Minimum wage: Wagamama falls foul of uniform rules

iStock_Rawpixel Ltd_AW
Share this content

The restaurant chain Wagamama is one of nearly 180 employers named by the government for not paying the National Minimum Wage (NMW). But the restaurant chain's case is notable for another reason: staff uniforms.

All in all, 43 businesses in the hospitality industry featured in the latest list, including names like TGI Friday’s and Marriott Hotels. Around 9,200 workers will receive £1.1m in unpaid wages, and the employers were slapped with £1.3m in penalties.

British-based asian food chain Wagamama topped the list, repaying an average of £50 to 2,630 employees. The Wagamama case, however, is interesting for another reason, however.

A spokesperson for the restaurant chain blamed its underpayment on an “inadvertent misunderstanding” of how minimum wage laws apply to staff uniforms.

Front-of-house staff are required to wear black jeans or a black skirt with their branded Wagamama top. The government considered this asking the staff to buy a uniform.

But as AccountingWEB member New Moon observed on Any Answers, “The case seems to centre around asking staff to wear a particular colour or style of clothing is effectively creating a uniform, even though the items of clothing don’t have a logo and would previously be called dual purpose by HMRC.”

Wagamama said it has updated its uniform policy and it will now pay “a uniform supplement to cover the black jeans”. But it still raises the question: Can non-logo clothes be treated as uniform for tax purposes?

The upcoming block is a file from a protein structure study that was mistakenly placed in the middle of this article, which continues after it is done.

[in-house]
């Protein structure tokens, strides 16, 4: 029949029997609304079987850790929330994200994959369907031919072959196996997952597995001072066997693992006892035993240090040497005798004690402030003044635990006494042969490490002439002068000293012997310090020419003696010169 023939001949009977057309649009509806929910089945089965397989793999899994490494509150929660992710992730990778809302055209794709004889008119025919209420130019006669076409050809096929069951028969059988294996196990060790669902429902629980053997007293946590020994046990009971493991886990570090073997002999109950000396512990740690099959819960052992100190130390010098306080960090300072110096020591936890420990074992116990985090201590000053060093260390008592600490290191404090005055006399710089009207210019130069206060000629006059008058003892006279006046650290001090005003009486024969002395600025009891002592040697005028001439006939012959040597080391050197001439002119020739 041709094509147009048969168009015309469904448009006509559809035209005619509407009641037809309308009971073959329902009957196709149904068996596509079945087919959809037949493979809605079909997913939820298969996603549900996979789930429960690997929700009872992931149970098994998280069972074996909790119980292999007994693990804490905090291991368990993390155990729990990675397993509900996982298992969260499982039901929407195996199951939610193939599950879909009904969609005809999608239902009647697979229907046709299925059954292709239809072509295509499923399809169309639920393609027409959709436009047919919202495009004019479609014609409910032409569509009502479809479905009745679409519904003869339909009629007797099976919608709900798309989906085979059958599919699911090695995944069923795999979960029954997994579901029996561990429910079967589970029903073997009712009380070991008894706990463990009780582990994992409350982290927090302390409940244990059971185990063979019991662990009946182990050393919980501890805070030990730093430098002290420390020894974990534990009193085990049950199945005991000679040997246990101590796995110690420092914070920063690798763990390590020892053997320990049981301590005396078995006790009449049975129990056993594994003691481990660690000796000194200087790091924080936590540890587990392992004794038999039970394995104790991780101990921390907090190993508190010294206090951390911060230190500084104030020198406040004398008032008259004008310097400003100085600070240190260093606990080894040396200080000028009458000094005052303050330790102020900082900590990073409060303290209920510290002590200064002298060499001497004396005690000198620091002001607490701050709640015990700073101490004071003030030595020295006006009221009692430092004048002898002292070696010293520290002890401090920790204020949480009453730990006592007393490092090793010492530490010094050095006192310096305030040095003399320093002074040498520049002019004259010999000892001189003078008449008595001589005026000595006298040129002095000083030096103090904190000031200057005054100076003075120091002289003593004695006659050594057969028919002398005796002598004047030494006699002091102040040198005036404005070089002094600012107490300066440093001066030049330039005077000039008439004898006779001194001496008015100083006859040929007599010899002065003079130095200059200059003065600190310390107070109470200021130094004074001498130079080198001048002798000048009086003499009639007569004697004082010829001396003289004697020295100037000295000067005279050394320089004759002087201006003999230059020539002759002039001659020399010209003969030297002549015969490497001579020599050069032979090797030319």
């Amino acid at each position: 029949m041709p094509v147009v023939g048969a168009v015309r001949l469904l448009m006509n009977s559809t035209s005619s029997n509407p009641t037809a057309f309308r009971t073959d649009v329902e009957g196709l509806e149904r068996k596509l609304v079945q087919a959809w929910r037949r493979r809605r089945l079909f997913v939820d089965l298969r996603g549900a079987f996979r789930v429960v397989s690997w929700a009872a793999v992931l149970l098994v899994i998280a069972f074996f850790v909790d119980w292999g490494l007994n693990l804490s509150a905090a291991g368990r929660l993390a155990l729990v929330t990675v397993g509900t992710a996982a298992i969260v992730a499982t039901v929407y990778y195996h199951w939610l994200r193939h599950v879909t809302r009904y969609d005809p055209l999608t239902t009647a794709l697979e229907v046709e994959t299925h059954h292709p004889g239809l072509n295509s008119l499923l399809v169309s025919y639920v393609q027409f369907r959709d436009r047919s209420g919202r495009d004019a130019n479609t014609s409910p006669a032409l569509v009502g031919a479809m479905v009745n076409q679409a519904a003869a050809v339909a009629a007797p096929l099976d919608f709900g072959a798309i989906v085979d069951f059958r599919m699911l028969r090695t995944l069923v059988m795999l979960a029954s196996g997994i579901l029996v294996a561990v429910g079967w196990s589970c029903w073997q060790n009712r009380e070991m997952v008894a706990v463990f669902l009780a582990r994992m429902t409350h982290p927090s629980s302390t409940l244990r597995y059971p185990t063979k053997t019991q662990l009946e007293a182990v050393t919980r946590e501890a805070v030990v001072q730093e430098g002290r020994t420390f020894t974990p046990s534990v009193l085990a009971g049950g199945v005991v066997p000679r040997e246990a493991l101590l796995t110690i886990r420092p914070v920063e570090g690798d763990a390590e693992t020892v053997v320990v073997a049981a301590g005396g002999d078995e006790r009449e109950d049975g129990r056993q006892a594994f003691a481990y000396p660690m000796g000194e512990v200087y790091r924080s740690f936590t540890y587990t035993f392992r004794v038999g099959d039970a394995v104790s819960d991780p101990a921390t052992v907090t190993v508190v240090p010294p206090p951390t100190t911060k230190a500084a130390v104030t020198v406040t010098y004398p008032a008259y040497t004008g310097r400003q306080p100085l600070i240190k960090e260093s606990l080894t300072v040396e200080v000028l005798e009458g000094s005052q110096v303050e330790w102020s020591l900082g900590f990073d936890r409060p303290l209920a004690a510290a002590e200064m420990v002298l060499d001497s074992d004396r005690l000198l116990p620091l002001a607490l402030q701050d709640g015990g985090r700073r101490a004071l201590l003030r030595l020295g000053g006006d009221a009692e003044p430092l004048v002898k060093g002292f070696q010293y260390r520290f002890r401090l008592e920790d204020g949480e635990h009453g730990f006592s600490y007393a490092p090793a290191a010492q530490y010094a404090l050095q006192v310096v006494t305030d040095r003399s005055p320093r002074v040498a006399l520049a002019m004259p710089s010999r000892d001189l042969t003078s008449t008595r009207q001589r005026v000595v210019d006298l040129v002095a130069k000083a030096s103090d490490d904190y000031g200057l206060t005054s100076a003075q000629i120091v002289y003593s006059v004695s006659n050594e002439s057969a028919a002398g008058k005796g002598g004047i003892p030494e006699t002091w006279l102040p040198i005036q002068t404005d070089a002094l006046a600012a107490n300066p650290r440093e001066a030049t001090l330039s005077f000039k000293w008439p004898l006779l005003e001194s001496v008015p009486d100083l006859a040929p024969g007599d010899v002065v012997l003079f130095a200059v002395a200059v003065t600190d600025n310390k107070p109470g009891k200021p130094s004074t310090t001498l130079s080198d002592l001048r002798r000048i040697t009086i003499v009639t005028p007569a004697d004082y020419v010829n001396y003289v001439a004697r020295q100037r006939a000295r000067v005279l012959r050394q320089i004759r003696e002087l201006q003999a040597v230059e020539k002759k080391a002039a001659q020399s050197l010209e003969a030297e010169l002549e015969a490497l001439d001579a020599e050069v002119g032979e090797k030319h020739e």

In reply to New Moon’s query, SteLacca said, “I suspect that HMRC would maintain that the jeans are not a uniform, and that they serve a duality of purpose, and so are not an allowable expense, and the payment for them is a taxable benefit (or, if cash/wages - taxable via PAYE).”

RBW provided an excellent answer to the question, noting that it’s helpful to “to bear in mind that what is and isn't pay for NMW purposes is not and never was based on tax definitions”.

He concluded, “As far as I understand it, Wagamama's failure was that they didn’t pay a uniform allowance over and above the minimum wage. They just required employees to wear certain clothing. After deducting reasonable costs of such clothing from the pay the employees were left with a net rate of pay below the NMW.

“The employer could have avoided that NMW failure by (a) paying a specific allowance for clothing or (b) a rate of pay with sufficient headroom to cover the clothing. Either way as far as I can see there's no implication for tax.”

About Francois Badenhorst


I'm AccountingWEB's business editor. Feel free to get in touch with comments, tips, scoops or irreverent banter. 


Please login or register to join the discussion.

14th Mar 2018 14:20

I'll head with the big question.......can I now claim for the shirt and tie I wear to work?

Thanks (0)
to kestrepo
15th Mar 2018 11:11

The article is pretty clear that the answer is No.

Thanks (0)
15th Mar 2018 09:56

You beat me to it kestrepo...My employer required that we wear business attires ( so not uniform as such) and it is in our contract of employment. I get paid above the NLW, but some of my colleges are just above the NLW, namely apprentices...does that mean that we are all going to receive an additional payment to cover our business attires? somehow, I doubt it very much.

Thanks (0)
16th Mar 2018 12:50

This is going to far and where does it stop?

Does this mean that if you impose any sort of dress code, such as you have to wear shoes/boots and you can't wear trainers, you will get caught by this ruling?

Thanks (0)
16th Mar 2018 17:09

That has interesting implications for other industries where for example a licence or annual certification is required.

I worked in a security company many years ago and it became a requirement to have an SIA registration, so I guess this would be treated in the same way unless employees are paid an amount above the NMW enough to cover that cost and so on.

Thanks (0)